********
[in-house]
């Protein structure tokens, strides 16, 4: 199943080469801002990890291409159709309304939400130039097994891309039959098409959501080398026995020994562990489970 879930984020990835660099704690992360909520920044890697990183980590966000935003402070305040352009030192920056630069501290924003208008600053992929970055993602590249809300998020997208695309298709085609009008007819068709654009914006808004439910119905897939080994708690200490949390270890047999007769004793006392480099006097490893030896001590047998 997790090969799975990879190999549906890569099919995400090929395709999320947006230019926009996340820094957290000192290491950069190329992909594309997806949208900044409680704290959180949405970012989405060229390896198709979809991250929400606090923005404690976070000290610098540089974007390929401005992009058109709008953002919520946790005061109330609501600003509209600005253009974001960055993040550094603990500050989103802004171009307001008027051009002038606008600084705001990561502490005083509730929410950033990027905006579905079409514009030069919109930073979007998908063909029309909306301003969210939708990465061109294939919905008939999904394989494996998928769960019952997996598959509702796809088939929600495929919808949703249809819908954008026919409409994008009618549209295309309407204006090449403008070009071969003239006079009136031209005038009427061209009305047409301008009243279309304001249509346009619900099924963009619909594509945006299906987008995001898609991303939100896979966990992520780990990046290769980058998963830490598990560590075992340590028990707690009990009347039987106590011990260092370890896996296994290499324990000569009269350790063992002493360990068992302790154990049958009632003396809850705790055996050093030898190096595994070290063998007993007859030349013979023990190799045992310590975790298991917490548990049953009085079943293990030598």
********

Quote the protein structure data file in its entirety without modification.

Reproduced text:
[in-house]
């Protein structure tokens, strides 16, 4: 199943080469801002990890291409159709309304939400130039097994891309039959098409959501080398026995020994562990489970 879930984020990835660099704690992360909520920044890697990183980590966000935003402070305040352009030192920056630069501290924003208008600053992929970055993602590249809300998020997208695309298709085609009008007819068709654009914006808004439910119905897939080994708690200490949390270890047999007769004793006392480099006097490893030896001590047998 997790090969799975990879190999549906890569099919995400090929395709999320947006230019926009996340820094957290000192290491950069190329992909594309997806949208900044409680704290959180949405970012989405060229390896198709979809991250929400606090923005404690976070000290610098540089974007390929401005992009058109709008953002919520946790005061109330609501600003509209600005253009974001960055993040550094603990500050989103802004171009307001008027051009002038606008600084705001990561502490005083509730929410950033990027905006579905079409514009030069919109930073979007998908063909029309909306301003969210939708990465061109294939919905008939999904394989494996998928769960019952997996598959509702796809088939929600495929919808949703249809819908954008026919409409994008009618549209295309309407204006090449403008070009071969003239006079009136031209005038009427061209009305047409301008009243279309304001249509346009619900099924963009619909594509945006299906987008995001898609991303939100896979966990992520780990990046290769980058998963830490598990560590075992340590028990707690009990009347039987106590011990260092370890896996296994290499324990000569009269350790063992002493360990068992302790154990049958009632003396809850705790055996050093030898190096595994070290063998007993007859030349013979023990190799045992310590975790298991917490548990049953009085079943293990030598």